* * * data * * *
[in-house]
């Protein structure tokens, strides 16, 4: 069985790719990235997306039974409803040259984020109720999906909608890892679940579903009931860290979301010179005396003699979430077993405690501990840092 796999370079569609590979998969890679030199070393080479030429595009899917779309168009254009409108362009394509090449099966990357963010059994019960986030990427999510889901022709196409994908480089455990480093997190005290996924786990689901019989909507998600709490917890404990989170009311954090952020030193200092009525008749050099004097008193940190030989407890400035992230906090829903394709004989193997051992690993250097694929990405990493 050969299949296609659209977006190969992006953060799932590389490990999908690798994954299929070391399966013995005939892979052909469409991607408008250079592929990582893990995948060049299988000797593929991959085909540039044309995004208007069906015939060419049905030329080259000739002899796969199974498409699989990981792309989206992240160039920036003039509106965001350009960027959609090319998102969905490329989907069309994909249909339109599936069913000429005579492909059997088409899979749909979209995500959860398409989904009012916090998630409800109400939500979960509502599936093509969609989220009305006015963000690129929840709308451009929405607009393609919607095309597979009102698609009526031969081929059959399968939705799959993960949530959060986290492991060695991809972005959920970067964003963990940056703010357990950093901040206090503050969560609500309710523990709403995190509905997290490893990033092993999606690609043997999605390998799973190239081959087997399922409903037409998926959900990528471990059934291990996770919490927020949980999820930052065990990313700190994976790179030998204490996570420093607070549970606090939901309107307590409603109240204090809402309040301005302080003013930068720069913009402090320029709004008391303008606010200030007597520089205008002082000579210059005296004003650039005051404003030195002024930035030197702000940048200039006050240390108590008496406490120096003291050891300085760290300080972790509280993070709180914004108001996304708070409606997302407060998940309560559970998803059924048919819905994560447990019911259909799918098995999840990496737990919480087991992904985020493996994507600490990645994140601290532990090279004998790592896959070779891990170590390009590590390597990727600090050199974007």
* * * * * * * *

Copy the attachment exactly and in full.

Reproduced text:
[in-house]
């Protein structure tokens, strides 16, 4: 069985790719990235997306039974409803040259984020109720999906909608890892679940579903009931860290979301010179005396003699979430077993405690501990840092 796999370079569609590979998969890679030199070393080479030429595009899917779309168009254009409108362009394509090449099966990357963010059994019960986030990427999510889901022709196409994908480089455990480093997190005290996924786990689901019989909507998600709490917890404990989170009311954090952020030193200092009525008749050099004097008193940190030989407890400035992230906090829903394709004989193997051992690993250097694929990405990493 050969299949296609659209977006190969992006953060799932590389490990999908690798994954299929070391399966013995005939892979052909469409991607408008250079592929990582893990995948060049299988000797593929991959085909540039044309995004208007069906015939060419049905030329080259000739002899796969199974498409699989990981792309989206992240160039920036003039509106965001350009960027959609090319998102969905490329989907069309994909249909339109599936069913000429005579492909059997088409899979749909979209995500959860398409989904009012916090998630409800109400939500979960509502599936093509969609989220009305006015963000690129929840709308451009929405607009393609919607095309597979009102698609009526031969081929059959399968939705799959993960949530959060986290492991060695991809972005959920970067964003963990940056703010357990950093901040206090503050969560609500309710523990709403995190509905997290490893990033092993999606690609043997999605390998799973190239081959087997399922409903037409998926959900990528471990059934291990996770919490927020949980999820930052065990990313700190994976790179030998204490996570420093607070549970606090939901309107307590409603109240204090809402309040301005302080003013930068720069913009402090320029709004008391303008606010200030007597520089205008002082000579210059005296004003650039005051404003030195002024930035030197702000940048200039006050240390108590008496406490120096003291050891300085760290300080972790509280993070709180914004108001996304708070409606997302407060998940309560559970998803059924048919819905994560447990019911259909799918098995999840990496737990919480087991992904985020493996994507600490990645994140601290532990090279004998790592896959070779891990170590390009590590390597990727600090050199974007």